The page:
THE WASHINGTON POST – In Daniel Defoe’s 1665 account of the plague years, he observed, “the strange temper of the people of London at that time contributed extremely to their own destruction”.
In our pandemic spring of 2020, we have witnessed something similar. It’s called the Internet, and the way so many people cling to fake news – treatments, vaccines, mortality rates – like flotsam from a shipwreck.
David Ignatius’s new thriller, The Paladin, explores, in part, the Armageddon that is possible via precisely that sort of online sound and fury. Imagine a group of brilliant hackers and software designers creating fake news and bogus videos so real that, once spread online, they crash markets and bring down governments.
Okay, it’s not hard to imagine. For all we know, it’s happening right now. That’s the thing about an Ignatius novel: It’s not merely its ripped-from-the-headlines timeliness. Ignatius, an award-winning columnist for The Washington Post, brings his immense skills as a journalist to his fiction, researching the idea and enriching his plot with both the latest spycraft and the arcane workings of, very often, the CIA. (Among my favourite new expressions I learned in his latest novel is the old-school classic, “lemon squeezer:” An agent who specialised in deciphering secret messages written in lemon juice.)
The Paladin is the story of 40-year-old Michael Dunne, a ruined CIA agent who, when the novel opens, has just emerged from a year in prison. His crime? Violating “the constitutional rights of others by running an intelligence operation against American journalists.” In reality, he has been thrown under the bus by his superiors at the agency: He was, quite literally, following their orders to infiltrate and spy on a self-proclaimed free-speech group that is calling itself Fallen Empire and working out of Urbino, Italy. The American journalist in his sights is a young anarchist and “a big Snowden fan” named Jason Howe, who is so appalled at the corruption of Western democracies that he wants to topple the whole system (hence the name, Fallen Empire).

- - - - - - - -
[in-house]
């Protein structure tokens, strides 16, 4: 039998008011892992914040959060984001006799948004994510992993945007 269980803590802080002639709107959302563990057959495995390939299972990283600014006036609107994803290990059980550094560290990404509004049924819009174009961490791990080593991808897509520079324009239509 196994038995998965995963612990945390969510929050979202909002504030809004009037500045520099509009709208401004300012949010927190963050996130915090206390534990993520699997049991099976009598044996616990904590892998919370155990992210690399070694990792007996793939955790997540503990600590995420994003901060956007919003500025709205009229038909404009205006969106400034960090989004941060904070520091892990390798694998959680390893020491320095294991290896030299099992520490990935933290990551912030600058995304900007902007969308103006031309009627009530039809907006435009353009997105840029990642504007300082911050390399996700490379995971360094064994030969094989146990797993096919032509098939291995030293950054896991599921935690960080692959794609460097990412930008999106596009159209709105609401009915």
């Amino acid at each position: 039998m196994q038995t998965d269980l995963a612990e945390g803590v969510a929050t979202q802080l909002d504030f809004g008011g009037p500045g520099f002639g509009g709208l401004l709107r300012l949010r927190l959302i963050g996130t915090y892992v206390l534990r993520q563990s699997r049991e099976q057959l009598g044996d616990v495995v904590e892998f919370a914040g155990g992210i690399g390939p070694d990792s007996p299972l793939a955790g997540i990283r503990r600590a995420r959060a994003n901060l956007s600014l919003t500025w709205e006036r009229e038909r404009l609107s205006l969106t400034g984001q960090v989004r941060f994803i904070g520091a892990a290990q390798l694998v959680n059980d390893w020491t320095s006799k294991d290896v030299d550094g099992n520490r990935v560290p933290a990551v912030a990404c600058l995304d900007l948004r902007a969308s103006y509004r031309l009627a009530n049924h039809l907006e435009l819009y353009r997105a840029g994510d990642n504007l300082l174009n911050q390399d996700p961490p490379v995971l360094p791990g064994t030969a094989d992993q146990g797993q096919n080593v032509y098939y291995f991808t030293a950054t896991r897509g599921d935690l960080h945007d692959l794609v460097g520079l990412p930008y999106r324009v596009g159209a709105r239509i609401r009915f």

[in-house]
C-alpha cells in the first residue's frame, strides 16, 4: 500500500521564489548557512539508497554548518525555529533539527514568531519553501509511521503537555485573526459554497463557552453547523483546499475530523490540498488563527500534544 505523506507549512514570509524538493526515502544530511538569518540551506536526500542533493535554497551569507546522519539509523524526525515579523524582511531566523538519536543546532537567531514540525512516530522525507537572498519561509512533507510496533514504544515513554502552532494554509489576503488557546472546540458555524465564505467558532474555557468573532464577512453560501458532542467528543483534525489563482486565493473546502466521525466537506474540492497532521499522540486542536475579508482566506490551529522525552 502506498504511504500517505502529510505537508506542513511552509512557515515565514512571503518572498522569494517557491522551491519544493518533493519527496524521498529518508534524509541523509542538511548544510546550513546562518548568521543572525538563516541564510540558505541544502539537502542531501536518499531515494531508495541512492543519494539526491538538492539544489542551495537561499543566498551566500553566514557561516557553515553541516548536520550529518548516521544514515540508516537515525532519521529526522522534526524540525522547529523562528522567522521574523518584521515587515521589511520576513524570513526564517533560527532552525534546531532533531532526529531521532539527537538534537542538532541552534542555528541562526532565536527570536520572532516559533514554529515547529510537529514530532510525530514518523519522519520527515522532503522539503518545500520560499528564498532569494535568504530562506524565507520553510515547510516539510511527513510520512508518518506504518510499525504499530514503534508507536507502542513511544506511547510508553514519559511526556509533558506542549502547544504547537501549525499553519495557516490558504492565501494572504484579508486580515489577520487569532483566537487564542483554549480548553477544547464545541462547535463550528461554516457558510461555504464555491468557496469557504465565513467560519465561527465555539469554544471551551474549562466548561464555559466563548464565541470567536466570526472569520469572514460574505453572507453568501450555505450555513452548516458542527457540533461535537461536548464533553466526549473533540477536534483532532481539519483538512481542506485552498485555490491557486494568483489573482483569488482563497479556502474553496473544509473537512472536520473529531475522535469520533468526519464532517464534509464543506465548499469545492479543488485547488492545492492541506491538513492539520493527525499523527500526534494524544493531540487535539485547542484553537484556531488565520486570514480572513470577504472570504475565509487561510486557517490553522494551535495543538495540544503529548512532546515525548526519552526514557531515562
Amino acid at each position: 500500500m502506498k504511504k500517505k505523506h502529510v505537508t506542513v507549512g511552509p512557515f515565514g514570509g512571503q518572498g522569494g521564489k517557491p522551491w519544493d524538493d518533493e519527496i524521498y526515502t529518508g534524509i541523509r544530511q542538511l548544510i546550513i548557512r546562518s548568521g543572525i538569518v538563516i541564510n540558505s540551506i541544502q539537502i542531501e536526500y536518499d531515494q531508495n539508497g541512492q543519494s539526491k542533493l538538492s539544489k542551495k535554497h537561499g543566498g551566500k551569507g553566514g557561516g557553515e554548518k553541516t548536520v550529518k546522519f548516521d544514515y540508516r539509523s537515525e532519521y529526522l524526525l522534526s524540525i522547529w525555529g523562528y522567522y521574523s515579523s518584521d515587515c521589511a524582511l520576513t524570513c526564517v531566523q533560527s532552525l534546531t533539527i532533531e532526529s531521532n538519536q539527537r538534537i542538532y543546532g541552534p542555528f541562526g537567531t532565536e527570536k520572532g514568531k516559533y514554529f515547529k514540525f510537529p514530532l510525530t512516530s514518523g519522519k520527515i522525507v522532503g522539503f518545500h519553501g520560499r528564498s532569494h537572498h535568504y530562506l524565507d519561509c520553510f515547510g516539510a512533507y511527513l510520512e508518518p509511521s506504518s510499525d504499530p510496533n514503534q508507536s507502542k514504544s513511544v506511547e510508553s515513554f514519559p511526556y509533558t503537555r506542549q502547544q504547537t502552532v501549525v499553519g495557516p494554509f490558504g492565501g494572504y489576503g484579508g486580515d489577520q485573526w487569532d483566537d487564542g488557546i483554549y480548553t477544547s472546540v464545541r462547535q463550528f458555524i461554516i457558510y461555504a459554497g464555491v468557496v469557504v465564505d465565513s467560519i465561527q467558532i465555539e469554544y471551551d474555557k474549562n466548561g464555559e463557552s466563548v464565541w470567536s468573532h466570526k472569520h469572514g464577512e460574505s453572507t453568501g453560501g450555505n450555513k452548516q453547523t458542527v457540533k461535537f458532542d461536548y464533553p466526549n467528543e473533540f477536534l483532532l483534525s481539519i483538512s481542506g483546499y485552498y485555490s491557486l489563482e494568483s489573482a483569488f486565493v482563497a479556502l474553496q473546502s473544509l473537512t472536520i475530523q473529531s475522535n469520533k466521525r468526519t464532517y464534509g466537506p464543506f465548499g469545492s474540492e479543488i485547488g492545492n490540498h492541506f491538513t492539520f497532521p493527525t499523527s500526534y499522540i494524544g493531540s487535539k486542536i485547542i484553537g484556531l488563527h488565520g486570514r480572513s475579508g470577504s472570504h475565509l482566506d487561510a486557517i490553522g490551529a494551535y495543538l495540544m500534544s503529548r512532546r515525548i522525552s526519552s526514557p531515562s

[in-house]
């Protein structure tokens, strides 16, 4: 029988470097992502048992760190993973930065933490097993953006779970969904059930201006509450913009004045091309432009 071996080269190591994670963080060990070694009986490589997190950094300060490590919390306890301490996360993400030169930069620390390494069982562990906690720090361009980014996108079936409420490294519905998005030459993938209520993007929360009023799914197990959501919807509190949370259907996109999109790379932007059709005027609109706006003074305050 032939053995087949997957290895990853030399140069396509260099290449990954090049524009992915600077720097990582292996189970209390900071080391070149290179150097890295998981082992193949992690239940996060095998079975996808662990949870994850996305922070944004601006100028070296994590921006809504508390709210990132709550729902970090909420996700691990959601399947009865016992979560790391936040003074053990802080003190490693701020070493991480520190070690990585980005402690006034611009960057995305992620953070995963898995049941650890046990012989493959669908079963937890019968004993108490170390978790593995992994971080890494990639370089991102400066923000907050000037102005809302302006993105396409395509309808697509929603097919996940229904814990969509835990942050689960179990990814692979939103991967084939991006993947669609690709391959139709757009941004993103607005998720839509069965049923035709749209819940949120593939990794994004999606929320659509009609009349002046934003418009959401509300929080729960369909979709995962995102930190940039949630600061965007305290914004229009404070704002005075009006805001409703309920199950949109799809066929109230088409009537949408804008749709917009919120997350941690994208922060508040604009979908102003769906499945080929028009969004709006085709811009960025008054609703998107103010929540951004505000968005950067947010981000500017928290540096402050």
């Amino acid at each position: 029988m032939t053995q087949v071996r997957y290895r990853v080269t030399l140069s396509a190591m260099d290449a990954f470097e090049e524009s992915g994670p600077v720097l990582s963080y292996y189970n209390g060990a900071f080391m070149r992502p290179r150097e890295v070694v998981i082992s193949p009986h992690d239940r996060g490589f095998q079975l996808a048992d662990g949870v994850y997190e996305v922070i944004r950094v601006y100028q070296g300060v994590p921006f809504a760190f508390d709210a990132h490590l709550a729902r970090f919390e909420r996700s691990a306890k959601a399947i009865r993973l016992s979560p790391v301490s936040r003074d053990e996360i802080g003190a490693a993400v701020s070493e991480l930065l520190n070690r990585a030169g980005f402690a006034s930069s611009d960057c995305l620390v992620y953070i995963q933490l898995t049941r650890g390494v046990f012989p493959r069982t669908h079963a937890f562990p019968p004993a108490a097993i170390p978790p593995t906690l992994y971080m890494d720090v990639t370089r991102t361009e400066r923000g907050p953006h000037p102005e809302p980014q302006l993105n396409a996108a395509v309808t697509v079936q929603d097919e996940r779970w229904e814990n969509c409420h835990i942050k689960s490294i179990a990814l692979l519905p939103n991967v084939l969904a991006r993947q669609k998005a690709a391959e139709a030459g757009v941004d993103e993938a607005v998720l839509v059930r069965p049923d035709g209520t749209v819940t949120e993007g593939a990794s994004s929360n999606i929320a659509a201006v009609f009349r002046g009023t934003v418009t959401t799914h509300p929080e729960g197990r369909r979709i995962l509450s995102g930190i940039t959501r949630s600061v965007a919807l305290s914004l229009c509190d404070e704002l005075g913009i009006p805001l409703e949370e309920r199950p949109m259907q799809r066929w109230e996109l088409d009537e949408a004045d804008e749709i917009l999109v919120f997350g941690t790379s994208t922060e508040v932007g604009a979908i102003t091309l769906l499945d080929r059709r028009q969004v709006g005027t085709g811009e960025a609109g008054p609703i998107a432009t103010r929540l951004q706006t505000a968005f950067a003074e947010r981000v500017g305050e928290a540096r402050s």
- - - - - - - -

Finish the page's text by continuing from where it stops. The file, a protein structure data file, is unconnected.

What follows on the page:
A part of Dunne’s team explains the group’s modus operandi, and it is as chilling as it is familiar: “They’re all about getting people … angry at each other. They start with real stuff and then crank in fake stuff. It’s all stirring the pot.”
The operation falls apart when Dunne, happily married with one daughter and another child on the way, is caught in a classic honey trap – lured by a beautiful woman to a club and then photographed with her in a spectacularly compromising fashion.
It seems Fallen Empire has figured out that Dunne is a CIA agent, not a fellow hacker, and blown his cover. The images are sent to his wife, who is justifiably devastated.
The CIA brings him home and then drops him like he’s radioactive, suggesting he had gone rogue and was not, in fact, running an assignment at the request of his boss.
Now, out of prison and estranged from his wife and daughter, Dunne wants revenge.
He knows he’d shown spectacularly bad judgement and a flawed moral compass when he allowed his libido to trump common sense, but Jason Howe and his team have ruined his life.
He’s divorced, a felon and been cut loose by the CIA. Soon after he opens a small cyber security consulting firm in Pittsburgh, one of his few remaining friends hands him a packet he was asked to pass along when Dunne emerged from what his pal mischievously calls “Club Fed”.
The envelope is from a group calling itself The Paladin, named for the “warriors who banded together in the time of Charlemagne. … They were the people’s bandits, fighting for justice.”
The group claims they’re sorry for what happened to him, and the letter includes some information that may help him find Howe, who disappeared while Dunne was in jail.
And Dunne is off and running. But what begins as an attempt to find and confront Howe morphs into something bigger and much more disturbing: a plot to use fake news to create global economic chaos on a magnitude that may feel eerily familiar right now.
The Paladin moves back and forth between 2016, when Dunne is spying on Fallen Empire, and 2018, when he is seeking vengeance.
The narrative travels among West Virginia fishing holes, the biggest corporations in Taiwan, rundown motels near Niagara Falls and posh yachts off the coast of Sardinia. Like Michael Dunne, we are never sure who his friends are and who are his foes.
Ignatius’s unsettling novel reminds us that we have created a world where facts have “alternatives” and the “news” on the social networks can’t be trusted. It’s a page turner, but it’s also a chilling story of the way the Internet has been weaponised.